If you visit the dentist with suspicion of bruxism, he will first examine the entire oral cavity and also palpate the masticatory muscles. In some cases, it can be observed that the grinding of the teeth has already ground down the cusps of the teeth and the enamel is cracked.

Many grinders complain of pain in the masticatory muscles, which have increased in size and hardened. The hypersensitivity of the teeth is also a symptom that many gnashers show. The jaw joints are often impaired as a result of teeth grinding.

By palpation, the dentist can determine whether the cheek muscles and jaw joint are affected. In severe cases, the gums and the periodontium have already been damaged at the time of the examination.

Self-test: Do I suffer from teeth grinding?

Especially after a “strenuous” night with strong crunching and pressing, the masticatory muscles can be painful and hardened after waking up. In some patients, this may manifest itself in jaw cracking after opening the mouth.

If you suspect that you grind your teeth at night, feel the muscles from the cheek to the temporomandibular joint once in the morning and feel whether they feel tense or hardened. Also ask your partner if he has heard crunching or grinding noises or if he has observed the typical crunching of the jaws.

In chronic teeth grinding, the jaw joints are often affected by the pressure of strong pressing, sometimes painful. The same can apply to teeth that suffer from grinding in the long run.

Treatment of teeth grinding

If it turns out that you suffer from bruxism, the dentist will recommend a custom-made splint. This splint, also known as the bite splint, is made of hardened plastic and is worn at night. It protects the teeth and jaw from further damage by relieving the musculature and creating a distance between the rows of teeth.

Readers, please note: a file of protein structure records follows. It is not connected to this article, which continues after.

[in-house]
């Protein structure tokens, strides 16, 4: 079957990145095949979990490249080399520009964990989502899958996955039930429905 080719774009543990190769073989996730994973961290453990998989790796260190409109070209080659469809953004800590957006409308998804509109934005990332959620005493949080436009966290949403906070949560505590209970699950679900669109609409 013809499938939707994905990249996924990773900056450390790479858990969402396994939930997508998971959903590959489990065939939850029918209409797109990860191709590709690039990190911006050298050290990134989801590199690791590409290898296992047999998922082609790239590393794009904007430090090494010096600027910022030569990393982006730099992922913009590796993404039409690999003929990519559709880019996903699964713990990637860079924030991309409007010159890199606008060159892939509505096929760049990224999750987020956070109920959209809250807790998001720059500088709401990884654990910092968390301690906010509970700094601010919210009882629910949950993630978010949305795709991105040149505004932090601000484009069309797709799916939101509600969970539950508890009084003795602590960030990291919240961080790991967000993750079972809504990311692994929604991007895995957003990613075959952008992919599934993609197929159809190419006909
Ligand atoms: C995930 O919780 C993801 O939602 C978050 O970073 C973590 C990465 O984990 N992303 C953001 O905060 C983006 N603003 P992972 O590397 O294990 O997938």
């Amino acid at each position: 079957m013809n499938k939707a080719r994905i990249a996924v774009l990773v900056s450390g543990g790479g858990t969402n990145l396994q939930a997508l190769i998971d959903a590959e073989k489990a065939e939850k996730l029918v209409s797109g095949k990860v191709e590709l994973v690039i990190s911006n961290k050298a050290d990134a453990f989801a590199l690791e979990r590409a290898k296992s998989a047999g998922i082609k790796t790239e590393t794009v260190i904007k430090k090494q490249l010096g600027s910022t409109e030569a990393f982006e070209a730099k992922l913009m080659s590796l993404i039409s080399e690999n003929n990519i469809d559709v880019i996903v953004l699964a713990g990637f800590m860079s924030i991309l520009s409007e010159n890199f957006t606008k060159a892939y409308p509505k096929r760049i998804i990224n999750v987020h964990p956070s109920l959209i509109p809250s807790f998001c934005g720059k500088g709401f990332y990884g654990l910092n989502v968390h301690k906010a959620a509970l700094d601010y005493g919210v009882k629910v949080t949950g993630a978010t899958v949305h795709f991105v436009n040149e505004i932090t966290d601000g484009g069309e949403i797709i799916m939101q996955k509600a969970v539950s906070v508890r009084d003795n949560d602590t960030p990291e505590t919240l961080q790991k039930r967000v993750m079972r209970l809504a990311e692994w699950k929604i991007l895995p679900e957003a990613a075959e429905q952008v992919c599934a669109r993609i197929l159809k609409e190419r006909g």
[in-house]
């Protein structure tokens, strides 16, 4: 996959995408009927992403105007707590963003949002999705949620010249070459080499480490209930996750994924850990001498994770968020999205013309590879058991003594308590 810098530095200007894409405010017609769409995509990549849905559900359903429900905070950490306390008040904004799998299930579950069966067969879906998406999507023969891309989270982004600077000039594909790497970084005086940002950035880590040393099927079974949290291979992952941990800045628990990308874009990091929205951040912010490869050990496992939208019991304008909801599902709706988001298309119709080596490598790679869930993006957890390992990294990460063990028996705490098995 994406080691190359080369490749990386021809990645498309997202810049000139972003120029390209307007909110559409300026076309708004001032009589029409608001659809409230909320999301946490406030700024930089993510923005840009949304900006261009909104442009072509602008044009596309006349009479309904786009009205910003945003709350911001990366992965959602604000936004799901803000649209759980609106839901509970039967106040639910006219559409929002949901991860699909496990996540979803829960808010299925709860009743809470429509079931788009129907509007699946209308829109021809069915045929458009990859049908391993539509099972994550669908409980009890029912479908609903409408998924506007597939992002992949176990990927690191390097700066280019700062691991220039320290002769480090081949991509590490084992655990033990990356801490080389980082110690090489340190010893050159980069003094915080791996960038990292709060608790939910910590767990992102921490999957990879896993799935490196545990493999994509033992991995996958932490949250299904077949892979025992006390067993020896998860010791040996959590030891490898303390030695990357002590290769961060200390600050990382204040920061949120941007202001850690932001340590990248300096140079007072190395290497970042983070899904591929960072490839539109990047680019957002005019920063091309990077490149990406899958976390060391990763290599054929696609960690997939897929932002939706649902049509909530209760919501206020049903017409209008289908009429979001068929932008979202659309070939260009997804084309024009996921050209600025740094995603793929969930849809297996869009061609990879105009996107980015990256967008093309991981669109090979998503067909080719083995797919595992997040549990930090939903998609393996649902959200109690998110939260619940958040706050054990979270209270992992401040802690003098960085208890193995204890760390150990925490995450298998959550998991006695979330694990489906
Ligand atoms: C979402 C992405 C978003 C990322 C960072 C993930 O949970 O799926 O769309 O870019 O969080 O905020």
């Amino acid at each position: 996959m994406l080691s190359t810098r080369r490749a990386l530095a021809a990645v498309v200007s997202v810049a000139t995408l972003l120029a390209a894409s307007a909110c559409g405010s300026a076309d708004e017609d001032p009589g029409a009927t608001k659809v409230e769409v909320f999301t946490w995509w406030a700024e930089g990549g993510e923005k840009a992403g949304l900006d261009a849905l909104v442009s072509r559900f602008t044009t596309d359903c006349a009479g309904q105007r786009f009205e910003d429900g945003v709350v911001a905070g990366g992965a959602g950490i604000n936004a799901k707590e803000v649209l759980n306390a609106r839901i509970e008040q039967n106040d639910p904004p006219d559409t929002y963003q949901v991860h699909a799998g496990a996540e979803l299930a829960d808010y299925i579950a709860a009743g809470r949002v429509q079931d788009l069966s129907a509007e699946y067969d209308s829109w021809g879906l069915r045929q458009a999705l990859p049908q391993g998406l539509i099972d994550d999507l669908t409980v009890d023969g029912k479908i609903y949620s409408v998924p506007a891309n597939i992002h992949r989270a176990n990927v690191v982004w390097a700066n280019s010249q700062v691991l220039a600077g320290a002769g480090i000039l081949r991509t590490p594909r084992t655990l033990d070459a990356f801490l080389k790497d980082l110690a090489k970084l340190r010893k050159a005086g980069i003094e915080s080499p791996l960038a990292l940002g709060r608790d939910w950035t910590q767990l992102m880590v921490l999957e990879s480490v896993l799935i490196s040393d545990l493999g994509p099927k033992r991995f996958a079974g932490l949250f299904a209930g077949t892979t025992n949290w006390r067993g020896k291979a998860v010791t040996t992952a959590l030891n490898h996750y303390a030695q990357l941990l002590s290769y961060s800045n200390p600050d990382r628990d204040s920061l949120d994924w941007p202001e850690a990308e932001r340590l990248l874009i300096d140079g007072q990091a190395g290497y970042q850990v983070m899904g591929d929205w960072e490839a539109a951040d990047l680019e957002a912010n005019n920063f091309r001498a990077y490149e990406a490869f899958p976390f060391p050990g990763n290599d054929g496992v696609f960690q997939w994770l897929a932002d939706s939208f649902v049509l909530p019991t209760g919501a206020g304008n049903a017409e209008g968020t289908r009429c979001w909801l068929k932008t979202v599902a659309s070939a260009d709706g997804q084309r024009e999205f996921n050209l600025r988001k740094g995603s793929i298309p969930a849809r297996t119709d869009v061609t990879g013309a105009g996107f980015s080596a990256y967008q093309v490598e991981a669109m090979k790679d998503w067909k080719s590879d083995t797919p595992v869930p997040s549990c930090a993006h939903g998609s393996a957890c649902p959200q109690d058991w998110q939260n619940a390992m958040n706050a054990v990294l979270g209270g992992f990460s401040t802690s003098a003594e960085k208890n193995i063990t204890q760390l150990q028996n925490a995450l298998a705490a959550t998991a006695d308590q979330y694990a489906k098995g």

Depending on the intensity of the bruxism, a splint can last between a few months and several years. To clean it from bacteria, keep it clean every morning with warm water, a toothbrush and some toothpaste.

All in all, however, such a splint only alleviates the damage that the teeth would suffer in the long term without this medical help. A splint is not able to eliminate the trigger for teeth grinding, be it mental or physical.

>What you can do against teeth grinding yourself

If you suffer from bruxism, you can deal with the symptom in different ways. However, the first step is to find the individual cause of the crunch.

If the gnashing of teeth is based on repressed fears, worries or grief that unconsciously surface at night, it can help to become aware of inner insecurity and to seek appropriate help: whether in the form of therapeutic measures, pronunciation with a familiar person or a relaxing holiday.

If persistent occupational problems, anger or constant stress at work are the cause of night-time pressing, consider whether a change or other fundamental change is possible to help you in your situation.

Help Against Bruxism: Relaxation Techniques

In the case of physical causes for teeth grinding, it can help to take action against the habit with warmth, relaxing massages and certain gymnastic exercises and to permanently loosen the tense jaw muscles again.

In addition, check the position of your jaws every now and then throughout the day: As a rule, the rows of teeth only come into direct contact when eating and swallowing.

By the way, it is not only worth it for crunchers to find out which relaxation technique gives you balance from the stress of everyday life. Yoga, autogenic training or relaxation methods such as progressive muscle relaxation according to Jacobson can help to reduce stress very effectively.

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Christina Cherry